K RHOME
12/9/2009 8:06:25 PM
I have my own bootstrapping business in textiles and I have tried very hard to keep it fully out of debt while also maintaining necessary inventory to generate income. My comfort and security is that my inventory is a commodity and I believe if you have something to sell, you're never broke. I have looked into expansion with debt but I'm not convinced yet that it's a good idea at this point in time so I'm considering other avenues utilizing existing inventory to manufacture product.

SebastianAndrew
12/9/2009 7:21:31 PM
Bootstrapping my business includes bartering some of my services for others (hypnosis for marketing, for example), pre-orders (once a prototype is built to show prospective customers), and asking for tools, parts, gift cards to relevant stores, and out-right cash for birthdays and Christmas (Yes, Santa, I have been good this year!)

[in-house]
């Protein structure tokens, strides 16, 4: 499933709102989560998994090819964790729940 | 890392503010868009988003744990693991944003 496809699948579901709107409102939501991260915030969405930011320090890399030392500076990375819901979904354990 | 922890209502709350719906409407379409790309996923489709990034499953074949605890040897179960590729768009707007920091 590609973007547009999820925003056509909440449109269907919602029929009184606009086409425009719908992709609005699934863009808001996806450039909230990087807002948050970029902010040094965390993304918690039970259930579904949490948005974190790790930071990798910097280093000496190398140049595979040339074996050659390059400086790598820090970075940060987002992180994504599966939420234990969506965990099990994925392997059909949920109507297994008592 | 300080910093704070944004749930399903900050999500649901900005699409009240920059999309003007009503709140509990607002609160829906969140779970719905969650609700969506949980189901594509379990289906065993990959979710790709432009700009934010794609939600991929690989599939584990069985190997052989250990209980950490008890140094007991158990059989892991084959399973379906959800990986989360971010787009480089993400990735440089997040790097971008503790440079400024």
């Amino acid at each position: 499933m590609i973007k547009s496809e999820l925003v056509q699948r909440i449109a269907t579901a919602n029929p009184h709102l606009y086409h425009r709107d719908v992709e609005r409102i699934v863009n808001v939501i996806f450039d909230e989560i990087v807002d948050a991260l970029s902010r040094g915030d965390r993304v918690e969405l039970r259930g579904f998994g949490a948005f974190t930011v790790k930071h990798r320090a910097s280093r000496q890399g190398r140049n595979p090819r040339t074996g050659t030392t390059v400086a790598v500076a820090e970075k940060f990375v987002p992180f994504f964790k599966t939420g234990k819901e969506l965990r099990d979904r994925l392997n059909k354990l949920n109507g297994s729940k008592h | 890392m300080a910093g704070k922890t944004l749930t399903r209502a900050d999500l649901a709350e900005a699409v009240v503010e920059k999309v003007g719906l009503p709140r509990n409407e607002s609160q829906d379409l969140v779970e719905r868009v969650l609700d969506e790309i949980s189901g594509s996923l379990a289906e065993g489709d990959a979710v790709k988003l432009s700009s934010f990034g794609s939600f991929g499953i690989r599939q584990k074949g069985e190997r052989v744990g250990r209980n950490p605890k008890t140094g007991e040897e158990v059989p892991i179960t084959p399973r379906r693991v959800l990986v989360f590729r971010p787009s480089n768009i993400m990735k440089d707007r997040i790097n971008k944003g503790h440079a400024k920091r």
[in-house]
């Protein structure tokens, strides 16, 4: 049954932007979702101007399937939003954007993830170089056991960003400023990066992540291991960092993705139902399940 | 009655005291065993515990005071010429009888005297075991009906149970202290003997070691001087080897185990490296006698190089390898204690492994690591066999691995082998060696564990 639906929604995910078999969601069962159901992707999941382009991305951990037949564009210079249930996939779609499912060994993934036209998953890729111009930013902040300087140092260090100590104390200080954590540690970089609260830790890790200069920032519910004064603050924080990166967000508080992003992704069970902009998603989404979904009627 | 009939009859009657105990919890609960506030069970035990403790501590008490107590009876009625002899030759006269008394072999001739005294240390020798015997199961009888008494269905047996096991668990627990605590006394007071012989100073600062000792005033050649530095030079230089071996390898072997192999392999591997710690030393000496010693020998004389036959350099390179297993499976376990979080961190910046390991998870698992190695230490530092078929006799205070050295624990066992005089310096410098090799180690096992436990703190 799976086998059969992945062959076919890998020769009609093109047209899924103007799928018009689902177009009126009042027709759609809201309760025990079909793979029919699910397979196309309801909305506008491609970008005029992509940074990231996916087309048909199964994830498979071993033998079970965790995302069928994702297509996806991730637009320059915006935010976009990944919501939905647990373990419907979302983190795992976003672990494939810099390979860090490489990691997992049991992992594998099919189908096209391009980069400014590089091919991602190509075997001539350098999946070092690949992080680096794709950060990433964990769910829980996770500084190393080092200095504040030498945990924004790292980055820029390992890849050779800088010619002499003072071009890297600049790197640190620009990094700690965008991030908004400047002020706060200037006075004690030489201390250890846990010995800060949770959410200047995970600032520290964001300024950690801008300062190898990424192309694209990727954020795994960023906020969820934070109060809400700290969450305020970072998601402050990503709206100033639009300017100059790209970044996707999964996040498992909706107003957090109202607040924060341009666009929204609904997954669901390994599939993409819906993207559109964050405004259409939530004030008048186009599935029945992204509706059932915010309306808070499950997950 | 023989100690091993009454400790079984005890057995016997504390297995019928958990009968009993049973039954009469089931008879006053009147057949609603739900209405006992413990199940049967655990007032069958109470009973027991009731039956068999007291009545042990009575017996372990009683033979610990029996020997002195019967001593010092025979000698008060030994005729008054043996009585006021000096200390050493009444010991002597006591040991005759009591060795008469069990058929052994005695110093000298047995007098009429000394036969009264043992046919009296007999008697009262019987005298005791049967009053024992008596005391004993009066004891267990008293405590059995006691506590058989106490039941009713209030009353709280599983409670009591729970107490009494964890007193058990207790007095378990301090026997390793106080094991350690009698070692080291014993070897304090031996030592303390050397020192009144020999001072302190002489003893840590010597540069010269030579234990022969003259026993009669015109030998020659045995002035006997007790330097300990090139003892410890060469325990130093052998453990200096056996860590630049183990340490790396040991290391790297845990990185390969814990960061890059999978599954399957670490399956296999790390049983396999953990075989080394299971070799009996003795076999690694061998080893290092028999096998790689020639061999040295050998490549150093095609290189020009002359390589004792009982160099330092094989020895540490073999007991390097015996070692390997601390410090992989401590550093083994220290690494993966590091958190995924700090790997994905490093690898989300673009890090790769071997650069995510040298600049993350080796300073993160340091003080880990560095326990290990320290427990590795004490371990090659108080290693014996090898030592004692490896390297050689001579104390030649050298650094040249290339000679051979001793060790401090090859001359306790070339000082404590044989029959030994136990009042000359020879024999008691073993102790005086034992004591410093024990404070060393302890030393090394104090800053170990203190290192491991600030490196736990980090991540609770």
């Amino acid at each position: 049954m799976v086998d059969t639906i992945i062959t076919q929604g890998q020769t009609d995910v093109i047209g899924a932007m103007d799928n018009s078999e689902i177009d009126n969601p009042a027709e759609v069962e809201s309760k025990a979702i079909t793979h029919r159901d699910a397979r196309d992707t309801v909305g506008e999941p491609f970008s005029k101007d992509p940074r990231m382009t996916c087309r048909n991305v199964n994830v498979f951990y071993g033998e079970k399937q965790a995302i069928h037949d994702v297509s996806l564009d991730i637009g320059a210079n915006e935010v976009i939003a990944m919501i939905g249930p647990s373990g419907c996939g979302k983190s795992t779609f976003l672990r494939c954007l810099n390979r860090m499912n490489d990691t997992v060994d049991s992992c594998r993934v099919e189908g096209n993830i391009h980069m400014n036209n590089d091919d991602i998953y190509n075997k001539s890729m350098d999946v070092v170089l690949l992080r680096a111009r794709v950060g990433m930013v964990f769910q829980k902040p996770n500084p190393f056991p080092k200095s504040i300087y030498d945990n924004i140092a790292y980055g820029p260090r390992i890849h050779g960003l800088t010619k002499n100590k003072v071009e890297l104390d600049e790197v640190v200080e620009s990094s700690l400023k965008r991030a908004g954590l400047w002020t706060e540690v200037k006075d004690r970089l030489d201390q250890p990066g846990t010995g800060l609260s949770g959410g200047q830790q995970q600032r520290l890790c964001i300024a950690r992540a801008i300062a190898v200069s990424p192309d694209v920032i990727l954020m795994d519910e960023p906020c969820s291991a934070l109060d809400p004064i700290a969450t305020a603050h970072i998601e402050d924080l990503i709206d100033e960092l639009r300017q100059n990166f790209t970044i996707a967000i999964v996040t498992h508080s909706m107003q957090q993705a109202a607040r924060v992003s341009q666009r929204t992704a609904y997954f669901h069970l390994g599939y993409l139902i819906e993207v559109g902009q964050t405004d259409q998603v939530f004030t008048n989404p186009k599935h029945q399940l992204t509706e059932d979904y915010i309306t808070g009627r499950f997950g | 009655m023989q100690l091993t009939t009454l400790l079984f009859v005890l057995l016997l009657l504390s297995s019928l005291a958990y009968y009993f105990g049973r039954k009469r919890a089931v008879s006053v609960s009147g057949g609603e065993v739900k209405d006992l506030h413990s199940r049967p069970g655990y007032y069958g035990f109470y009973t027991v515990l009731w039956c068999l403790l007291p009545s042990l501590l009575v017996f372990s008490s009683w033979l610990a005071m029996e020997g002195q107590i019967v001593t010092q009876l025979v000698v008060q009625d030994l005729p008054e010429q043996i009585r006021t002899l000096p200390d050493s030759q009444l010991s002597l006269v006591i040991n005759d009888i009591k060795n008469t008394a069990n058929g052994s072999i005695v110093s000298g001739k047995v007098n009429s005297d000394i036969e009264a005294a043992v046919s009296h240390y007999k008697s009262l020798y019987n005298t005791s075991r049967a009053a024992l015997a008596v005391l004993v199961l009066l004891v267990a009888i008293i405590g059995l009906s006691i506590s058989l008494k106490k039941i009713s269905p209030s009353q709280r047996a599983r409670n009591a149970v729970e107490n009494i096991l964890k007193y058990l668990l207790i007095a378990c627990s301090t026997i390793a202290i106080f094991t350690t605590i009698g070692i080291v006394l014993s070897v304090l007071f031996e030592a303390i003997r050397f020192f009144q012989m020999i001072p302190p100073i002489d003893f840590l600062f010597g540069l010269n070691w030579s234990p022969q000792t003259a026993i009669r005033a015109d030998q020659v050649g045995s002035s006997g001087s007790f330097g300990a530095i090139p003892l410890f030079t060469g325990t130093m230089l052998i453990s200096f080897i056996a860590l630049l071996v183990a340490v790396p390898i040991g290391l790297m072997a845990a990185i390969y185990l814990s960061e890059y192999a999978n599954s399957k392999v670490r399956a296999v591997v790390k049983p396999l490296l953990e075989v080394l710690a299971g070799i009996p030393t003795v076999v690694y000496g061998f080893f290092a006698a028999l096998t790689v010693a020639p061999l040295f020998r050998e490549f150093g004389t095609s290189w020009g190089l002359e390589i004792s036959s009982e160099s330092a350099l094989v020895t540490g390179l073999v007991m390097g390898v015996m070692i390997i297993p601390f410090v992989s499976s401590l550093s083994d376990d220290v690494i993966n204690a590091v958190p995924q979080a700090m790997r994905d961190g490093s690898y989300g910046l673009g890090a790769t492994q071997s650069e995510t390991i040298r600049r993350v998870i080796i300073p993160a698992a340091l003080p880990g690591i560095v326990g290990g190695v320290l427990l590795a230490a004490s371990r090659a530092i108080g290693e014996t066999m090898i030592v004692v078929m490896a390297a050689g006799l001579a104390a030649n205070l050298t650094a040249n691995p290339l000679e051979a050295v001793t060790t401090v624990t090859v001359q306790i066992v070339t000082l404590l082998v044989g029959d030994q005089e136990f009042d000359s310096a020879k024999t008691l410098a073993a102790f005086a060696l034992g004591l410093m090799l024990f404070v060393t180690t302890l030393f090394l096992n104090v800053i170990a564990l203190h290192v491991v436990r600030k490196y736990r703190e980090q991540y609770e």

Ken_29
10/21/2009 3:18:54 PM
I think the primary strategy in bootstrapping is being overlooked. Ideally, you want to spend absolutely nothing on the business until absolutely necessary. This involves getting very creative and possibly even getting some outside help. Without spamming here, I can say that my consulting in Systems Engineering/Small Business Problem Solving does just that. I urge people to look into real, concrete bootstrapping solutions.